In June 1880, John McDermott was living in the Forestville Township with six of his eleven children and listed as a farmer.[13] The census taker noted that John had consumption or tuberculosis. “Tuberculosis seemed to consume people from within with its symptoms of bloody cough, fever, pallor, and long relentless wasting.”[14] The disease was prevalent in Europe in the 1800s, causing one of every seven deaths. The disease needs dark, damp, and poorly ventilated facilities to be transmitted. At least ninety percent of people who were infected with the disease did not develop symptoms. The disease spread easily when an infected individual coughed, sneezed, or talked and could lie dormant for decades before flaring up and killing the victim.
John McDermott died in 1880 from tuberculosis. At least two of the youngest McDermott children died from tuberculosis. Kitty McDermott Schraw died in 1901. Joseph McDermott died in 1922. Perhaps, Mary Neagle died from the disease.
Because of the long, slow wasting nature of tuberculosis, John had time to leave a will and detailed life story for his obituary. John McDermott died at home about two months after the census on Sunday, August 15, 1880 at the age of about 65 years. He was buried in the Catholic cemetery in Algoma, Kewaunee County, Wisconsin.[15]
“On Sunday evening, 15 Aug 1880 John McDermott died at his home at about 65 years. He was born in County Leitrim, Ireland and immigrated to Canada in 1847 where he remained for several years. He immigrated to Port Huron, Michigan in the spring of 1865 and stayed there for two years. His second wife, Mary, was buried in Port Huron. He immigrated to Wisconsin in about 1868 and lived in Forestville until his death. Seven of his ten children were single when he died.”[16]

John McDermott’s last will and testament was written 17 June 1880 in Forestville, Door County, just a few days after the census taker visited. Bryan McDermott, the oldest son of John with Mary Neagle, submitted the last will and testament of John McDermott in court on 2 Nov 1880.[17] John arranged the payment of all of his debts and bequeathed his homestead to his son, Bryan McDermott. Additionally, Michael, Ann, Thomas, Catherine, Joseph, and Margaret McDermott were to each receive a sum of fifty dollars each, one child each year getting fifty dollars, starting with the oldest. A restriction was added that Bryan McDermott could not in his lifetime “encumber” the property for any amount more than one hundred dollars.[18] Plat maps from later years show that several of John’s children owned portions of the property.[19]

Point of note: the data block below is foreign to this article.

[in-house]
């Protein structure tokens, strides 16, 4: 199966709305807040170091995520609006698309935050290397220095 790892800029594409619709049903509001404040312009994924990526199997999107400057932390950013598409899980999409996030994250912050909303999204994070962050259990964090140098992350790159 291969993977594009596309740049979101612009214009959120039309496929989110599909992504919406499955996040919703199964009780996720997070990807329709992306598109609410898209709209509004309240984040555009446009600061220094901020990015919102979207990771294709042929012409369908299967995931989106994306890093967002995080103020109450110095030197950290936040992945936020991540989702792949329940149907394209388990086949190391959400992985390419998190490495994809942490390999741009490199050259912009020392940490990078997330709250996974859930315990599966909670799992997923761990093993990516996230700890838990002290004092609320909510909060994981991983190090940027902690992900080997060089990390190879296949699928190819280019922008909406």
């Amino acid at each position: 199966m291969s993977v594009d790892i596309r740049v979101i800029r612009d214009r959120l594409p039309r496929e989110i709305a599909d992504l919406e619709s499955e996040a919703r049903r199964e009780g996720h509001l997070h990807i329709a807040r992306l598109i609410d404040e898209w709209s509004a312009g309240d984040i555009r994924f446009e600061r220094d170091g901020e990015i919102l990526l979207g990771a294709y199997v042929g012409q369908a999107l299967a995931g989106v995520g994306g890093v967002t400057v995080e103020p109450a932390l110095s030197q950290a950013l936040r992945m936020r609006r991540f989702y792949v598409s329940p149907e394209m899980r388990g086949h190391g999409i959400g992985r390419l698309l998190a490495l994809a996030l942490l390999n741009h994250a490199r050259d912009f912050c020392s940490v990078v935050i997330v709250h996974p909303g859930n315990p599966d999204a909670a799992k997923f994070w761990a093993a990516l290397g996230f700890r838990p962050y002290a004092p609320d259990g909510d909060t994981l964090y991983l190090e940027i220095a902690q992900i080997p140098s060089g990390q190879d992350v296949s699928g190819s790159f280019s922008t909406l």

[1] Digital History, “The Irish Potato Famine,” http://www.digitalhistory.uh.edu/historyonline/irish_potato_famine.cfm : site updated 19 Oct 2013,

[2] “Deaths, McDermott,” Weekly Expositor Independent, 26 Oct 1888.
[3] Quebec, Vital and Church Records (Drouin Collection), 1621-1967. Ancestry.com: accessed 18 Oct 2013.
[4] 1851 Census of Canada East, Melbourne, Sherbrooke, Canada East; district 11, page 21 (printed), John McDermott family; digital images, Ancestry.com, :accessed 8 May 2013.
[5] “Deaths, McDermott,” ibid.

[6] 1861 Census Canada. Ellice Township, Perth, Ontario; ED 3, 46, lines 38-46, John McDermott family; digital images, Ancestry.com: accessed 8 May 2013.

[7] Ibid, ED 3, 28, lines 29-31, James Madden family; digital images, Ancestry.com :accessed 9 May 2013.
[8] “Deaths, McDermott,” ibid.
[9] 1870 US Census, Door County, Wisconsin, population schedule, p 20 (stamped), lines 1-8, digital images, Ancestry.com : accessed 2 Sep 2013.

[10]“Wisconsin, Door County, Petitions for Naturalization 1893-1903,” vol. 1 p 85. https://familysearch.org/pal:/MM9.3.1/TH-1971-30059-5612-7?cc=2046887&wc=MMB6-VVG:262014055 accessed 5 Aug 2013.

[11] Wisconsin, General Land Office Records, Bureau of Land Management, US Department of the Interior. www.glorecords.blm.gov. Entry for John McDermott. Volume 178, 380.

[12] McDermott, John. Last Will and Testament. Probate file in my possession from Registrar of Probate, Door County, Wisconsin.
.
[13] 1880 US Census, Door County, Wisconsin, population schedule, index and images, FamilySearch (https://familysearch.org/pal:/MM9.1.1/MN4R-4VZ : accessed 05 Sep 2013), John McDermott 1880. Forestville, Door, Wisconsin.

[14]Rudy Schmidt, “Rudy's List of Archaic Medical Terms: Consumption,” Antiquus Morbus, http://www.antiquusmorbus.com/english/englishc.htm :accessed 19 Oct 2013.
[15] “Local Jottings,” Algoma Record Herald, 26 Aug 1880.
[16] “Deaths, McDermott,” ibid.

[17] “Legal,” Door County Advocate, 14 Oct 1880, 3.
[18] Door County, Wisconsin Probate File, copies from Registrar in Probate. Eugene Madoche and John McDermott.

[19] Randall and Williams, Illustrated atlas of Door County, Wisconsin, Randall and Williams, 1899, Union and Clay Banks, http://digital.library.wisc.edu/1711.dl/WI.IllAtlasDoorCo : accessed 19 Oct 2013; Hixson, W. W. & Co. Plat Book of Door County, Wisconsin. (Wisconsin: W.W. Hixson & Co, 1923) http://digital.library.wisc.edu/1711.dl/WI.PlatBookDoor23 : accessed 19 Oct 2013.

1 comment:

  1. I actually found this very interesting. Great job! : )

    ReplyDelete